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Patterns of Culture

3.74 of 5 stars 3.74  ·  rating details  ·  841 ratings  ·  37 reviews
"Unique and important . . . Patterns of Culture is a signpost on the road to a freer and more tolerant life." -- New York Times

A remarkable introduction to cultural studies, Patterns of Culture is an eloquent declaration of the role of culture in shaping human life. In this fascinating work, the renowned anthropologist Ruth Benedict compares three societies -- the Zuni of
Paperback, 320 pages
Published January 25th 2006 by Mariner Books (first published 1934)
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Culture and Personality Paradigm:
Ruth Benedict’s Patterns of Culture

In her book Patterns of Culture Ruth Benedict presents ethnographic accounts of three unique cultures, the Pueblo (Zuni) Indians of the Southwest, the Dobu of eastern New Guinea and the Kwakiutl of the Pacific Northwest coast between Washington and British Columbia. Benedict employs use of these cultures to demonstrate her theory of culture as “personality-writ-large.” The book starts out with two sections, largely theoretical;
Will Kaufman
Jul 26, 2007 Will Kaufman rated it 5 of 5 stars
Recommends it for: everyone
Shelves: non-fiction
Probably the most interesting and compelling introduction to anthropology you could ever hope for. Ruth Benedict lays out some basic principles - that anyone who's ever wondered about the society they live in should read - backed up with explorations of three incredibly fascinating cultures. This is a very profluent book, so I feel I can safely recommend it to people who have never read non-fiction before.
Patterns of Culture is a book that will change the way you see the world.
This book was a very interesting read. It helped me put into perspective cultural values that we take for granted as 'universal'. There are no universal values or ethics - every culture shapes reality according to their own value priorities. Thus it put a large question mark on my mind as to how to solve certain problems that we face as a species - how are we ever going to find a common ground from which to tackle these? I found the perspective of analysis interesting - Apollonian versus Dionysi ...more
David Haws
Successful societies reproduce excessively as a hedge against the death (accidental or purposeful) of those intended to fill necessary positions in the coming generation. An upper-class redundant (the unneeded lesser son of a noble family) can move down a notch (fill some ranked position in the church, government, or military). A merchant’s second son might start a new business, become a craft apprentice, or descend to the less-protected ranks of labor (depending on the good graces of the inheri ...more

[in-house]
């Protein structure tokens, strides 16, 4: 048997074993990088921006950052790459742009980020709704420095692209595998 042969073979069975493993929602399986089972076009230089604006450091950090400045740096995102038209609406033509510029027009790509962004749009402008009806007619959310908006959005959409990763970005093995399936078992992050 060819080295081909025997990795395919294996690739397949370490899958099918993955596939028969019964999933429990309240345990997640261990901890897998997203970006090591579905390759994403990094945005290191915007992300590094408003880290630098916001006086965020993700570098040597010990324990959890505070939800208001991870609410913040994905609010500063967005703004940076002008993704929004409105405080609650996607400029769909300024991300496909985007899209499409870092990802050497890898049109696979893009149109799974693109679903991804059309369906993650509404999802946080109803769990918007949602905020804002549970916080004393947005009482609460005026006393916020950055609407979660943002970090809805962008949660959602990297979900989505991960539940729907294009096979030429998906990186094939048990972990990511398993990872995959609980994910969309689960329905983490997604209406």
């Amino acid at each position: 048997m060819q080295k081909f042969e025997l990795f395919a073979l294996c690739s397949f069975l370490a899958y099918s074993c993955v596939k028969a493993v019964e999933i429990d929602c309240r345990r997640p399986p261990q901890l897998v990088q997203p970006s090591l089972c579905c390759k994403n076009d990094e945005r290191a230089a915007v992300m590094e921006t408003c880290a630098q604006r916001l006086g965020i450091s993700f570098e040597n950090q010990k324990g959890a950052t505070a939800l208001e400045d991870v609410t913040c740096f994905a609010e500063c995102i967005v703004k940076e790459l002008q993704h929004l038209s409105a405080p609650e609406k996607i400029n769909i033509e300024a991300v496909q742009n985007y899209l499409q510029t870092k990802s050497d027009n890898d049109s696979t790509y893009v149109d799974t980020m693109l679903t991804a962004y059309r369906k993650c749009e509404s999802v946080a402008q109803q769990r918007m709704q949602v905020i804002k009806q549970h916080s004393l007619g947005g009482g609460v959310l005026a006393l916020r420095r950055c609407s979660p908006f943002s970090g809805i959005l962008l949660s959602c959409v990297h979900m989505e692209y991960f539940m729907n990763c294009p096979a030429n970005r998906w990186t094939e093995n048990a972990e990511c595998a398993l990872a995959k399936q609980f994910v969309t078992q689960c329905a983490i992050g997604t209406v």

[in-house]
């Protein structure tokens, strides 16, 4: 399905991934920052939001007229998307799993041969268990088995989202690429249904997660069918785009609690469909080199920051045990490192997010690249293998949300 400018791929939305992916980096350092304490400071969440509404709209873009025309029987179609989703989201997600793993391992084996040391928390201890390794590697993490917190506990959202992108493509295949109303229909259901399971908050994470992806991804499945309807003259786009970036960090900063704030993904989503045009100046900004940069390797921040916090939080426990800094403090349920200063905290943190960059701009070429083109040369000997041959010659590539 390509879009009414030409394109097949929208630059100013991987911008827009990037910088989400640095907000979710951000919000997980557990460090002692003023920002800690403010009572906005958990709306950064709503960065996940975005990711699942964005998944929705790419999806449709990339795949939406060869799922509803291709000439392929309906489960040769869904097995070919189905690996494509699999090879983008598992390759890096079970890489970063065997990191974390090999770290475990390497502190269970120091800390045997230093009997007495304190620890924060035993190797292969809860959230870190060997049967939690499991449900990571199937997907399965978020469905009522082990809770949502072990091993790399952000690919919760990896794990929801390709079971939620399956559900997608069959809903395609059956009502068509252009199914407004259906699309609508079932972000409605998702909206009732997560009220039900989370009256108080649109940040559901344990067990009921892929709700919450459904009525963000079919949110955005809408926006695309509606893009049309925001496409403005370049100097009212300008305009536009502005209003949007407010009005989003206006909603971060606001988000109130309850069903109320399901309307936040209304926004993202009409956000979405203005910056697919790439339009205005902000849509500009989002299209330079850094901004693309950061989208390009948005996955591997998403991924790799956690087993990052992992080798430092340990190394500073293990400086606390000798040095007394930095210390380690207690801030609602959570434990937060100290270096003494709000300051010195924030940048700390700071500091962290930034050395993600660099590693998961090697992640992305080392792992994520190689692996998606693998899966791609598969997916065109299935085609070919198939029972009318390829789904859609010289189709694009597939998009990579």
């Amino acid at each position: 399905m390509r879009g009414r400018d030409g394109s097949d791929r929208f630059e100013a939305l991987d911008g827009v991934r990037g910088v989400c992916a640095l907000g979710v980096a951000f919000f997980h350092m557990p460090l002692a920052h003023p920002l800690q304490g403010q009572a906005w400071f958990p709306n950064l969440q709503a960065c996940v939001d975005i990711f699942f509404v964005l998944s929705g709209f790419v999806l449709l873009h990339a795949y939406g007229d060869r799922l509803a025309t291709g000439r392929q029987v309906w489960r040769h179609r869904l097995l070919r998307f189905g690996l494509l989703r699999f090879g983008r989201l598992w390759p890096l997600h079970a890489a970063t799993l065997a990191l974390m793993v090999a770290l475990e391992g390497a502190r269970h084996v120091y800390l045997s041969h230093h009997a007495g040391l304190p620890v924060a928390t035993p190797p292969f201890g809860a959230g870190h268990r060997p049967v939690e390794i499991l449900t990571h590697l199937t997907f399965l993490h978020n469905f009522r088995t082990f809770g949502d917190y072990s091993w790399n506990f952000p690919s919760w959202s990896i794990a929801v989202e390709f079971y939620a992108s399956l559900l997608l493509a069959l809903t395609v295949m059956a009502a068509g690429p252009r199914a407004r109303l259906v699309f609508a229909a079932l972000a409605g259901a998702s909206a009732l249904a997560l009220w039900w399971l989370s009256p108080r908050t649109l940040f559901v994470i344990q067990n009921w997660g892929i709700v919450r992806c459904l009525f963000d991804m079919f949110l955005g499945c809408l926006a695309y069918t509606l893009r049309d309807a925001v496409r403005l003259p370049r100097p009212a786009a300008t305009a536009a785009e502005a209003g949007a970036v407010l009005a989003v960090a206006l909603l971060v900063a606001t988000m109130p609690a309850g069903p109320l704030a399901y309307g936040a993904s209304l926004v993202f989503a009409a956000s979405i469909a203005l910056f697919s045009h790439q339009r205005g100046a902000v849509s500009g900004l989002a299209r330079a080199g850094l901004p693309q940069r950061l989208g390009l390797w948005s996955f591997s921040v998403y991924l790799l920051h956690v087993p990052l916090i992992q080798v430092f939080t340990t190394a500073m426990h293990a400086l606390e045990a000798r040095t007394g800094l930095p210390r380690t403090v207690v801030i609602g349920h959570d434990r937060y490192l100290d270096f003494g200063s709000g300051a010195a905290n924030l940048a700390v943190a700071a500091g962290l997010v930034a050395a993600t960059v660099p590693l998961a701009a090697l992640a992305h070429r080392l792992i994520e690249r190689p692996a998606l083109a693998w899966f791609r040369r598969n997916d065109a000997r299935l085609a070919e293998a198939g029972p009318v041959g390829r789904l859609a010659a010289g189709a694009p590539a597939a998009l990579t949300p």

Eu gostei muito desse livro. A edição em pt-br só foi lançada ano passado, e um livro tão antigo! É importante porque traça uma discussão na relação entre indivíduo e sociedade, que para a autora não há conflito, ambos se relacionam muito bem e são interdependentes. Ela pontua três sociedades indígenas que ficam na Columbia Britânica nos EUA, discorrendo sobre eventos e costumes sociais em que mostra os indivíduos agindo e sendo formados pela cultura.
I think all my texts from degree #1 were intriguing. But this is a straight text book and I suppose even I don't often pleasure read anthropology essays. However, I think this is the one that has the references to some of my favorite "Did you know somewhere in the world there are people who..." references from the BA days.
I remember this for the basic dichotomy of 'Apollonian' and 'Dionysian' cultures. I suspect Benedict chose the case studies she did because she felt they best represented polar forms of this dichotomy. Real societies, of course, aren't neatly cut in two--so she tended to exaggerate a bit betimes, probably.
I liked this book overall. It talks about different cultures in three different parts of the world – the pueblos of new Mexico, the Dobu of Papua New Guinea and the Kwakuitl of Northwest America. the book contrasts some of the norms we take for granted around what constitutes a moral action. Ruth looks at the science of custom, the diversity of cultures, its integration, the nature of society and the individual and patterns of society. To be honest there were some very interesting bits in the mi ...more
Patterns of Culture is a seminal work in the field of Anthropology, written in 1936 by Ruth Benedict, the Columbia University Professor of Anthropology, student of Franz Boas and mentor of the famous anthropologist Margaret Mead. In fact, Margaret Mead wrote the preface to Patterns of Culture.

This book is a study of three diverse cultures - the Zuni indians of the American Southwest, another tribe of the Pacific Northwest and a people of the Pacific Islands of Micronesia. In this work, Benedict